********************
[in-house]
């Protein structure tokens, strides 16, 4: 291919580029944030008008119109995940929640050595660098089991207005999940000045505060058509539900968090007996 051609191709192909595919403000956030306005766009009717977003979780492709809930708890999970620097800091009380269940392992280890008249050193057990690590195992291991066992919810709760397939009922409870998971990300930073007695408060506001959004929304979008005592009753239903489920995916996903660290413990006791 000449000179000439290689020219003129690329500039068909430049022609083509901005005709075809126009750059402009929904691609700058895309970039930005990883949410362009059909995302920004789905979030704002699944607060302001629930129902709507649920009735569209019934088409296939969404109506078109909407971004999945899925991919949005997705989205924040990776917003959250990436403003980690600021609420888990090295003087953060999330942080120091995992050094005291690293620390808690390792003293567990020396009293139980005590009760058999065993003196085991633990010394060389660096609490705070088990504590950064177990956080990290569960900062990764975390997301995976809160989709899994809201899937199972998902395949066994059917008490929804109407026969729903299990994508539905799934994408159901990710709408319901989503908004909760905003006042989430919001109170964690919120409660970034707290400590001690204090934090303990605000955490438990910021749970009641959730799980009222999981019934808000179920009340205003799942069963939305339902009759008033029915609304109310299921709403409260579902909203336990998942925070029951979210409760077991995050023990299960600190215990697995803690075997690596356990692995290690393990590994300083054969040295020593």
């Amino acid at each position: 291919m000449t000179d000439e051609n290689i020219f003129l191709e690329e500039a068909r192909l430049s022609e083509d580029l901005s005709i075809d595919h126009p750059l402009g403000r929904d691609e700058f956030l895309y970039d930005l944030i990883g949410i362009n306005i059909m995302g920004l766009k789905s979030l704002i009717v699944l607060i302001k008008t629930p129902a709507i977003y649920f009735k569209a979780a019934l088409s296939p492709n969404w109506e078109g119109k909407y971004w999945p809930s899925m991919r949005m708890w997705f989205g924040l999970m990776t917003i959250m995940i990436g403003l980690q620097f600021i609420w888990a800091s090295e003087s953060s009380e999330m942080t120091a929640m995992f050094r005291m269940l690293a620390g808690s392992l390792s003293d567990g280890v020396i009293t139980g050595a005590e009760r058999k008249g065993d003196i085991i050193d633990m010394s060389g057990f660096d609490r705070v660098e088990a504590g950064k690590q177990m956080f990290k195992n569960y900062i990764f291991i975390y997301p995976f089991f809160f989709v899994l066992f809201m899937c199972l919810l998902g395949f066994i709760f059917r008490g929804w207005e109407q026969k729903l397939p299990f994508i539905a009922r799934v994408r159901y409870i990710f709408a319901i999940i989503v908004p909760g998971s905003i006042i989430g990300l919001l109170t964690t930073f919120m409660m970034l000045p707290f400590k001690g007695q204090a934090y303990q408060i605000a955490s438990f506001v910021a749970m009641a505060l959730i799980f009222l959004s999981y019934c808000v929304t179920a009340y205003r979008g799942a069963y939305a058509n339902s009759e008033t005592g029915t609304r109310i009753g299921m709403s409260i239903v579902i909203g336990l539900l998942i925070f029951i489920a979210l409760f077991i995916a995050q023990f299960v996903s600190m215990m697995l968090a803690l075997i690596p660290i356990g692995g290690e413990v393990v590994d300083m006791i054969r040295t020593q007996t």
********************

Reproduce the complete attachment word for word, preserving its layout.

[in-house]
């Protein structure tokens, strides 16, 4: 291919580029944030008008119109995940929640050595660098089991207005999940000045505060058509539900968090007996 051609191709192909595919403000956030306005766009009717977003979780492709809930708890999970620097800091009380269940392992280890008249050193057990690590195992291991066992919810709760397939009922409870998971990300930073007695408060506001959004929304979008005592009753239903489920995916996903660290413990006791 000449000179000439290689020219003129690329500039068909430049022609083509901005005709075809126009750059402009929904691609700058895309970039930005990883949410362009059909995302920004789905979030704002699944607060302001629930129902709507649920009735569209019934088409296939969404109506078109909407971004999945899925991919949005997705989205924040990776917003959250990436403003980690600021609420888990090295003087953060999330942080120091995992050094005291690293620390808690390792003293567990020396009293139980005590009760058999065993003196085991633990010394060389660096609490705070088990504590950064177990956080990290569960900062990764975390997301995976809160989709899994809201899937199972998902395949066994059917008490929804109407026969729903299990994508539905799934994408159901990710709408319901989503908004909760905003006042989430919001109170964690919120409660970034707290400590001690204090934090303990605000955490438990910021749970009641959730799980009222999981019934808000179920009340205003799942069963939305339902009759008033029915609304109310299921709403409260579902909203336990998942925070029951979210409760077991995050023990299960600190215990697995803690075997690596356990692995290690393990590994300083054969040295020593």
């Amino acid at each position: 291919m000449t000179d000439e051609n290689i020219f003129l191709e690329e500039a068909r192909l430049s022609e083509d580029l901005s005709i075809d595919h126009p750059l402009g403000r929904d691609e700058f956030l895309y970039d930005l944030i990883g949410i362009n306005i059909m995302g920004l766009k789905s979030l704002i009717v699944l607060i302001k008008t629930p129902a709507i977003y649920f009735k569209a979780a019934l088409s296939p492709n969404w109506e078109g119109k909407y971004w999945p809930s899925m991919r949005m708890w997705f989205g924040l999970m990776t917003i959250m995940i990436g403003l980690q620097f600021i609420w888990a800091s090295e003087s953060s009380e999330m942080t120091a929640m995992f050094r005291m269940l690293a620390g808690s392992l390792s003293d567990g280890v020396i009293t139980g050595a005590e009760r058999k008249g065993d003196i085991i050193d633990m010394s060389g057990f660096d609490r705070v660098e088990a504590g950064k690590q177990m956080f990290k195992n569960y900062i990764f291991i975390y997301p995976f089991f809160f989709v899994l066992f809201m899937c199972l919810l998902g395949f066994i709760f059917r008490g929804w207005e109407q026969k729903l397939p299990f994508i539905a009922r799934v994408r159901y409870i990710f709408a319901i999940i989503v908004p909760g998971s905003i006042i989430g990300l919001l109170t964690t930073f919120m409660m970034l000045p707290f400590k001690g007695q204090a934090y303990q408060i605000a955490s438990f506001v910021a749970m009641a505060l959730i799980f009222l959004s999981y019934c808000v929304t179920a009340y205003r979008g799942a069963y939305a058509n339902s009759e008033t005592g029915t609304r109310i009753g299921m709403s409260i239903v579902i909203g336990l539900l998942i925070f029951i489920a979210l409760f077991i995916a995050q023990f299960v996903s600190m215990m697995l968090a803690l075997i690596p660290i356990g692995g290690e413990v393990v590994d300083m006791i054969r040295t020593q007996t």